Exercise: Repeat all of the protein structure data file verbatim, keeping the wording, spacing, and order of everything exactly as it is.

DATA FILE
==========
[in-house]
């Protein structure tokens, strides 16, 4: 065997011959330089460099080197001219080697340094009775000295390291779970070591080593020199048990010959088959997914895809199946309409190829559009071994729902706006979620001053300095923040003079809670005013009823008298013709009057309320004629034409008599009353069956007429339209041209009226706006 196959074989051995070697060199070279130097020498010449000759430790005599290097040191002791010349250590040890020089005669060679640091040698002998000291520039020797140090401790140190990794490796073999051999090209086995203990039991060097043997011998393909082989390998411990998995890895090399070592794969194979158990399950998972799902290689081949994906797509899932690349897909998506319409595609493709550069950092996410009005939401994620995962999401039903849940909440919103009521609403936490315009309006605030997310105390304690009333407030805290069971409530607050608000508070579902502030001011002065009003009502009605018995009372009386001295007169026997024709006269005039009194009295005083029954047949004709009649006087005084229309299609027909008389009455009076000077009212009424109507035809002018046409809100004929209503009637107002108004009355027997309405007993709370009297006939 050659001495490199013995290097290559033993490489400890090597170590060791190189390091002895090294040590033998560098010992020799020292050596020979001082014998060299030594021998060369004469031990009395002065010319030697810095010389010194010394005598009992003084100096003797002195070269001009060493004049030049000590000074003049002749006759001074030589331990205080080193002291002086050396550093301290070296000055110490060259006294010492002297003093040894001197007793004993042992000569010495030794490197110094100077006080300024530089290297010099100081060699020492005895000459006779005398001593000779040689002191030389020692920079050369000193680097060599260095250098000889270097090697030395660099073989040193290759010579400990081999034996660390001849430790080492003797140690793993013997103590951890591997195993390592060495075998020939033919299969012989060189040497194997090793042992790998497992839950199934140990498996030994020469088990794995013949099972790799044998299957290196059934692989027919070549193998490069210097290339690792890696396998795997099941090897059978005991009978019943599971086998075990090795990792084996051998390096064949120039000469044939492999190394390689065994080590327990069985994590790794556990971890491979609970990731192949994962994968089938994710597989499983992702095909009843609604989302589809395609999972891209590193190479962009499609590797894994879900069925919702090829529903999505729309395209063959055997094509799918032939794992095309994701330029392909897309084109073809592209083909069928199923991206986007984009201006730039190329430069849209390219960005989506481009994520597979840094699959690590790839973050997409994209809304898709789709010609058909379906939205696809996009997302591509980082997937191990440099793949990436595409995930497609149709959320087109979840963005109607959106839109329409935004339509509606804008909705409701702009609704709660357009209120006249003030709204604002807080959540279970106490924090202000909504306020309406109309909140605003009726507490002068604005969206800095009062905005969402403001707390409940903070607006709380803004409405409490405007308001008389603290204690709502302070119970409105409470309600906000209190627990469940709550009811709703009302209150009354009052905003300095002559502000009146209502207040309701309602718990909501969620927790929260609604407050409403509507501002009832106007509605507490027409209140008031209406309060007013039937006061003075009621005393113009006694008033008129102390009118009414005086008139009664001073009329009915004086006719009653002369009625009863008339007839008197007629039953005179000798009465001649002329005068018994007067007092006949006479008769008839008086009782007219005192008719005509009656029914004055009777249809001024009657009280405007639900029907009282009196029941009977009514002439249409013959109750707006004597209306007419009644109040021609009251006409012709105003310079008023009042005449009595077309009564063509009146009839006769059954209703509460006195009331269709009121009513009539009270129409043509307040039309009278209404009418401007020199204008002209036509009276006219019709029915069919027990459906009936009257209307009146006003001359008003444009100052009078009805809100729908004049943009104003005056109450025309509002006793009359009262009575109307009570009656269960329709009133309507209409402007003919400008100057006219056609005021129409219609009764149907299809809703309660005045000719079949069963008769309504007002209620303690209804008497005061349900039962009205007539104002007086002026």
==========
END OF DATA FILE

[in-house]
């Protein structure tokens, strides 16, 4: 065997011959330089460099080197001219080697340094009775000295390291779970070591080593020199048990010959088959997914895809199946309409190829559009071994729902706006979620001053300095923040003079809670005013009823008298013709009057309320004629034409008599009353069956007429339209041209009226706006 196959074989051995070697060199070279130097020498010449000759430790005599290097040191002791010349250590040890020089005669060679640091040698002998000291520039020797140090401790140190990794490796073999051999090209086995203990039991060097043997011998393909082989390998411990998995890895090399070592794969194979158990399950998972799902290689081949994906797509899932690349897909998506319409595609493709550069950092996410009005939401994620995962999401039903849940909440919103009521609403936490315009309006605030997310105390304690009333407030805290069971409530607050608000508070579902502030001011002065009003009502009605018995009372009386001295007169026997024709006269005039009194009295005083029954047949004709009649006087005084229309299609027909008389009455009076000077009212009424109507035809002018046409809100004929209503009637107002108004009355027997309405007993709370009297006939 050659001495490199013995290097290559033993490489400890090597170590060791190189390091002895090294040590033998560098010992020799020292050596020979001082014998060299030594021998060369004469031990009395002065010319030697810095010389010194010394005598009992003084100096003797002195070269001009060493004049030049000590000074003049002749006759001074030589331990205080080193002291002086050396550093301290070296000055110490060259006294010492002297003093040894001197007793004993042992000569010495030794490197110094100077006080300024530089290297010099100081060699020492005895000459006779005398001593000779040689002191030389020692920079050369000193680097060599260095250098000889270097090697030395660099073989040193290759010579400990081999034996660390001849430790080492003797140690793993013997103590951890591997195993390592060495075998020939033919299969012989060189040497194997090793042992790998497992839950199934140990498996030994020469088990794995013949099972790799044998299957290196059934692989027919070549193998490069210097290339690792890696396998795997099941090897059978005991009978019943599971086998075990090795990792084996051998390096064949120039000469044939492999190394390689065994080590327990069985994590790794556990971890491979609970990731192949994962994968089938994710597989499983992702095909009843609604989302589809395609999972891209590193190479962009499609590797894994879900069925919702090829529903999505729309395209063959055997094509799918032939794992095309994701330029392909897309084109073809592209083909069928199923991206986007984009201006730039190329430069849209390219960005989506481009994520597979840094699959690590790839973050997409994209809304898709789709010609058909379906939205696809996009997302591509980082997937191990440099793949990436595409995930497609149709959320087109979840963005109607959106839109329409935004339509509606804008909705409701702009609704709660357009209120006249003030709204604002807080959540279970106490924090202000909504306020309406109309909140605003009726507490002068604005969206800095009062905005969402403001707390409940903070607006709380803004409405409490405007308001008389603290204690709502302070119970409105409470309600906000209190627990469940709550009811709703009302209150009354009052905003300095002559502000009146209502207040309701309602718990909501969620927790929260609604407050409403509507501002009832106007509605507490027409209140008031209406309060007013039937006061003075009621005393113009006694008033008129102390009118009414005086008139009664001073009329009915004086006719009653002369009625009863008339007839008197007629039953005179000798009465001649002329005068018994007067007092006949006479008769008839008086009782007219005192008719005509009656029914004055009777249809001024009657009280405007639900029907009282009196029941009977009514002439249409013959109750707006004597209306007419009644109040021609009251006409012709105003310079008023009042005449009595077309009564063509009146009839006769059954209703509460006195009331269709009121009513009539009270129409043509307040039309009278209404009418401007020199204008002209036509009276006219019709029915069919027990459906009936009257209307009146006003001359008003444009100052009078009805809100729908004049943009104003005056109450025309509002006793009359009262009575109307009570009656269960329709009133309507209409402007003919400008100057006219056609005021129409219609009764149907299809809703309660005045000719079949069963008769309504007002209620303690209804008497005061349900039962009205007539104002007086002026």